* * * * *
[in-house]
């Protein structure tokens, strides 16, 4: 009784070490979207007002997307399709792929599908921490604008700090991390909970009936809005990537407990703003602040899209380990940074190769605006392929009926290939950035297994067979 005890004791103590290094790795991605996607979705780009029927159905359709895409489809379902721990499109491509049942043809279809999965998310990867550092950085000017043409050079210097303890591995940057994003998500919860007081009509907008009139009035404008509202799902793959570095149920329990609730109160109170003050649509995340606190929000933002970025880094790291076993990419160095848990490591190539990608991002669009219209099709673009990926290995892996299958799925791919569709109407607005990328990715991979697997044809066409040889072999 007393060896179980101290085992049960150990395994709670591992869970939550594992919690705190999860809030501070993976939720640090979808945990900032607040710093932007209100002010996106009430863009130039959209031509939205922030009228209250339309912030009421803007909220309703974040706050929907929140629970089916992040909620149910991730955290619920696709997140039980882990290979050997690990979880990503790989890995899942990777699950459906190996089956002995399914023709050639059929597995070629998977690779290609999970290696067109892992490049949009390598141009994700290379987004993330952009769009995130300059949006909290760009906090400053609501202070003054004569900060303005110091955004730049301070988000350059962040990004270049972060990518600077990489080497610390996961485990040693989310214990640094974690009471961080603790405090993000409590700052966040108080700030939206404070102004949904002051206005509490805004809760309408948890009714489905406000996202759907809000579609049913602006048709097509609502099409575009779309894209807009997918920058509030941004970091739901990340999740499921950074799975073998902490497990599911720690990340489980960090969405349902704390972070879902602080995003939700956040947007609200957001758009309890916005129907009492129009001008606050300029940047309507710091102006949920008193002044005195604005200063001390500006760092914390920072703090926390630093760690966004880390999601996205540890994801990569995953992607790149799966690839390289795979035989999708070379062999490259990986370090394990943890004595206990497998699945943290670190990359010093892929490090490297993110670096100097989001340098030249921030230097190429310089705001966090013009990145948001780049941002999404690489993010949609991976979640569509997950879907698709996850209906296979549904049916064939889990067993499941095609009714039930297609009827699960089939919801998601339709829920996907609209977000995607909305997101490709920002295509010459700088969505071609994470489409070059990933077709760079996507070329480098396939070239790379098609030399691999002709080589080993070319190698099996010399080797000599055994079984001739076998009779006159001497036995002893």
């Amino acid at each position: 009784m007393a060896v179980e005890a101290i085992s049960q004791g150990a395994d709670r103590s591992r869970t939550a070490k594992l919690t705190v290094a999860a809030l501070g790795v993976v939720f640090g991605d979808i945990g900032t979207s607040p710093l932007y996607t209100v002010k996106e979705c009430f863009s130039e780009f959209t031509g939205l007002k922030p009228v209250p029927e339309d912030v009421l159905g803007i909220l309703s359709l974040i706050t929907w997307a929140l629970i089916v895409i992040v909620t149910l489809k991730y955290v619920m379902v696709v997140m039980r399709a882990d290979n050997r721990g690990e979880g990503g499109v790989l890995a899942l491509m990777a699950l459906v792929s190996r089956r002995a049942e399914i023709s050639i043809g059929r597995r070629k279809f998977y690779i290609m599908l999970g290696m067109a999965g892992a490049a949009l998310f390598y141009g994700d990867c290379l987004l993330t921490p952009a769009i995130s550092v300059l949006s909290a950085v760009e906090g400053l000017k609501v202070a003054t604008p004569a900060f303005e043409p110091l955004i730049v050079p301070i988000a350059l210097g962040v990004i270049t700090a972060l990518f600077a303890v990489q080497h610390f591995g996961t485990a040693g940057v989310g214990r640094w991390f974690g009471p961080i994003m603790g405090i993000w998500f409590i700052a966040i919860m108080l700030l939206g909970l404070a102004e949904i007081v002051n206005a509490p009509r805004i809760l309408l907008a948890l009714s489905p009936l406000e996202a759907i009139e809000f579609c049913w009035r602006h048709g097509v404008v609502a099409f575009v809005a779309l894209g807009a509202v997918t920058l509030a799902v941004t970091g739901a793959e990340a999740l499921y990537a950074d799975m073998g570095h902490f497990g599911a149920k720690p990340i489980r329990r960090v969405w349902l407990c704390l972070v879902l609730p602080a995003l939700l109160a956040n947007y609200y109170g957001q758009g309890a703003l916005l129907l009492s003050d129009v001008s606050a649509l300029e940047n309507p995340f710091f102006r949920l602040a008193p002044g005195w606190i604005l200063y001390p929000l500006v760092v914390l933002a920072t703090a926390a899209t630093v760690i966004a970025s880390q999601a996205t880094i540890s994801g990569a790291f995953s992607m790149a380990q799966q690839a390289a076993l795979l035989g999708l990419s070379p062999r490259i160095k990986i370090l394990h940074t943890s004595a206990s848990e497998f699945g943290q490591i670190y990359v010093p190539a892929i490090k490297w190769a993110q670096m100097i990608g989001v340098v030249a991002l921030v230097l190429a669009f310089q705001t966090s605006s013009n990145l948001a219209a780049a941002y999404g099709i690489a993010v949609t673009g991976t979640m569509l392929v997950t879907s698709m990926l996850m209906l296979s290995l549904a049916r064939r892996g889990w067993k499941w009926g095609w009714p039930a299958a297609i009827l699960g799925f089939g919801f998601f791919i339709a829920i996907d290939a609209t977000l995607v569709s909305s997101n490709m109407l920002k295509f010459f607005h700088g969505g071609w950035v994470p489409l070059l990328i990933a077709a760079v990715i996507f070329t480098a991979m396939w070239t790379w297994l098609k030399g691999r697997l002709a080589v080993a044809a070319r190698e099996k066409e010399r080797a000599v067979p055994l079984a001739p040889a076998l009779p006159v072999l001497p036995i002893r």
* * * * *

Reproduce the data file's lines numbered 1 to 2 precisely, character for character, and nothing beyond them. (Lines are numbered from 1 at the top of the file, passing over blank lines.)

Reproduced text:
[in-house]
């Protein structure tokens, strides 16, 4: 009784070490979207007002997307399709792929599908921490604008700090991390909970009936809005990537407990703003602040899209380990940074190769605006392929009926290939950035297994067979 005890004791103590290094790795991605996607979705780009029927159905359709895409489809379902721990499109491509049942043809279809999965998310990867550092950085000017043409050079210097303890591995940057994003998500919860007081009509907008009139009035404008509202799902793959570095149920329990609730109160109170003050649509995340606190929000933002970025880094790291076993990419160095848990490591190539990608991002669009219209099709673009990926290995892996299958799925791919569709109407607005990328990715991979697997044809066409040889072999 007393060896179980101290085992049960150990395994709670591992869970939550594992919690705190999860809030501070993976939720640090979808945990900032607040710093932007209100002010996106009430863009130039959209031509939205922030009228209250339309912030009421803007909220309703974040706050929907929140629970089916992040909620149910991730955290619920696709997140039980882990290979050997690990979880990503790989890995899942990777699950459906190996089956002995399914023709050639059929597995070629998977690779290609999970290696067109892992490049949009390598141009994700290379987004993330952009769009995130300059949006909290760009906090400053609501202070003054004569900060303005110091955004730049301070988000350059962040990004270049972060990518600077990489080497610390996961485990040693989310214990640094974690009471961080603790405090993000409590700052966040108080700030939206404070102004949904002051206005509490805004809760309408948890009714489905406000996202759907809000579609049913602006048709097509609502099409575009779309894209807009997918920058509030941004970091739901990340999740499921950074799975073998902490497990599911720690990340489980960090969405349902704390972070879902602080995003939700956040947007609200957001758009309890916005129907009492129009001008606050300029940047309507710091102006949920008193002044005195604005200063001390500006760092914390920072703090926390630093760690966004880390999601996205540890994801990569995953992607790149799966690839390289795979035989999708070379062999490259990986370090394990943890004595206990497998699945943290670190990359010093892929490090490297993110670096100097989001340098030249921030230097190429310089705001966090013009990145948001780049941002999404690489993010949609991976979640569509997950879907698709996850209906296979549904049916064939889990067993499941095609009714039930297609009827699960089939919801998601339709829920996907609209977000995607909305997101490709920002295509010459700088969505071609994470489409070059990933077709760079996507070329480098396939070239790379098609030399691999002709080589080993070319190698099996010399080797000599055994079984001739076998009779006159001497036995002893």